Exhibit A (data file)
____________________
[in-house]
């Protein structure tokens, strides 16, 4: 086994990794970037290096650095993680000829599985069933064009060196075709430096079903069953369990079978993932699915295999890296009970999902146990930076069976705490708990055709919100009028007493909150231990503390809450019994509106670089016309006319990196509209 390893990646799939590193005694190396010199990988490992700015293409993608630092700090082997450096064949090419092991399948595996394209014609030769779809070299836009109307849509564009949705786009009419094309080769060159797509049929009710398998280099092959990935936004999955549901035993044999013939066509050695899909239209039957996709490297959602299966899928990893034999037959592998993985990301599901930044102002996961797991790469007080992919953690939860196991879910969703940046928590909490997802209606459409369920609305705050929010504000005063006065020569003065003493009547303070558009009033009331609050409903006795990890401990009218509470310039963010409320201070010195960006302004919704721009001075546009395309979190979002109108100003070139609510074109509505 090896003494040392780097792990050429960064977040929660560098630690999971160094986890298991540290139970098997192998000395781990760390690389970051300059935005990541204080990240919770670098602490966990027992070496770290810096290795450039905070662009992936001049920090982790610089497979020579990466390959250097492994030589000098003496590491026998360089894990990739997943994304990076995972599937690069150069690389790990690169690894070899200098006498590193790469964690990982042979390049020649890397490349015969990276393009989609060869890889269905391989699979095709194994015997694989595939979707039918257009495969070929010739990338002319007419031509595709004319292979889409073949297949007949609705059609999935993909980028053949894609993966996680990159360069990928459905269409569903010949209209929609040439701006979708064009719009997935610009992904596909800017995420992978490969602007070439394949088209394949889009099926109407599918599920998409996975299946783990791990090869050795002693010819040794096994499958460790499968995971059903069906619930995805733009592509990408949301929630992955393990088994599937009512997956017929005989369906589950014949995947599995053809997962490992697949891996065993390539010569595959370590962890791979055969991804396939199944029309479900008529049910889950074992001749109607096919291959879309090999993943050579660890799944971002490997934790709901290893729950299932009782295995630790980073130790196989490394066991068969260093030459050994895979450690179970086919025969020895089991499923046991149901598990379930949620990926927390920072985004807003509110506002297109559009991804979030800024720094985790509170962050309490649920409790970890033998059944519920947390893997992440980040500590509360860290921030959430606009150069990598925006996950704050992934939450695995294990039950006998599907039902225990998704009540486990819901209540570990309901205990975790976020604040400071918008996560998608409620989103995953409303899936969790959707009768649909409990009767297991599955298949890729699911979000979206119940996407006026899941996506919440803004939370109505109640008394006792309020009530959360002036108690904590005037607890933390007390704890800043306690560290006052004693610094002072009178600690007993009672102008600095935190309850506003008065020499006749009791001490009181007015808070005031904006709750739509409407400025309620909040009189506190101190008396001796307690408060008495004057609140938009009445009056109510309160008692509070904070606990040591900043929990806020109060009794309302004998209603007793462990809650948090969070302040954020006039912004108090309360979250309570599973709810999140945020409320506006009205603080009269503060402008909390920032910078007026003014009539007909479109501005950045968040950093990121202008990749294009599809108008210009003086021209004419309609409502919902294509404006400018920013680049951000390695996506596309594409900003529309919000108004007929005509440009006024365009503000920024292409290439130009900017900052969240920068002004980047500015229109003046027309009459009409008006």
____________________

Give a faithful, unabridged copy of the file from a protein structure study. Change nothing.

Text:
[in-house]
């Protein structure tokens, strides 16, 4: 086994990794970037290096650095993680000829599985069933064009060196075709430096079903069953369990079978993932699915295999890296009970999902146990930076069976705490708990055709919100009028007493909150231990503390809450019994509106670089016309006319990196509209 390893990646799939590193005694190396010199990988490992700015293409993608630092700090082997450096064949090419092991399948595996394209014609030769779809070299836009109307849509564009949705786009009419094309080769060159797509049929009710398998280099092959990935936004999955549901035993044999013939066509050695899909239209039957996709490297959602299966899928990893034999037959592998993985990301599901930044102002996961797991790469007080992919953690939860196991879910969703940046928590909490997802209606459409369920609305705050929010504000005063006065020569003065003493009547303070558009009033009331609050409903006795990890401990009218509470310039963010409320201070010195960006302004919704721009001075546009395309979190979002109108100003070139609510074109509505 090896003494040392780097792990050429960064977040929660560098630690999971160094986890298991540290139970098997192998000395781990760390690389970051300059935005990541204080990240919770670098602490966990027992070496770290810096290795450039905070662009992936001049920090982790610089497979020579990466390959250097492994030589000098003496590491026998360089894990990739997943994304990076995972599937690069150069690389790990690169690894070899200098006498590193790469964690990982042979390049020649890397490349015969990276393009989609060869890889269905391989699979095709194994015997694989595939979707039918257009495969070929010739990338002319007419031509595709004319292979889409073949297949007949609705059609999935993909980028053949894609993966996680990159360069990928459905269409569903010949209209929609040439701006979708064009719009997935610009992904596909800017995420992978490969602007070439394949088209394949889009099926109407599918599920998409996975299946783990791990090869050795002693010819040794096994499958460790499968995971059903069906619930995805733009592509990408949301929630992955393990088994599937009512997956017929005989369906589950014949995947599995053809997962490992697949891996065993390539010569595959370590962890791979055969991804396939199944029309479900008529049910889950074992001749109607096919291959879309090999993943050579660890799944971002490997934790709901290893729950299932009782295995630790980073130790196989490394066991068969260093030459050994895979450690179970086919025969020895089991499923046991149901598990379930949620990926927390920072985004807003509110506002297109559009991804979030800024720094985790509170962050309490649920409790970890033998059944519920947390893997992440980040500590509360860290921030959430606009150069990598925006996950704050992934939450695995294990039950006998599907039902225990998704009540486990819901209540570990309901205990975790976020604040400071918008996560998608409620989103995953409303899936969790959707009768649909409990009767297991599955298949890729699911979000979206119940996407006026899941996506919440803004939370109505109640008394006792309020009530959360002036108690904590005037607890933390007390704890800043306690560290006052004693610094002072009178600690007993009672102008600095935190309850506003008065020499006749009791001490009181007015808070005031904006709750739509409407400025309620909040009189506190101190008396001796307690408060008495004057609140938009009445009056109510309160008692509070904070606990040591900043929990806020109060009794309302004998209603007793462990809650948090969070302040954020006039912004108090309360979250309570599973709810999140945020409320506006009205603080009269503060402008909390920032910078007026003014009539007909479109501005950045968040950093990121202008990749294009599809108008210009003086021209004419309609409502919902294509404006400018920013680049951000390695996506596309594409900003529309919000108004007929005509440009006024365009503000920024292409290439130009900017900052969240920068002004980047500015229109003046027309009459009409008006």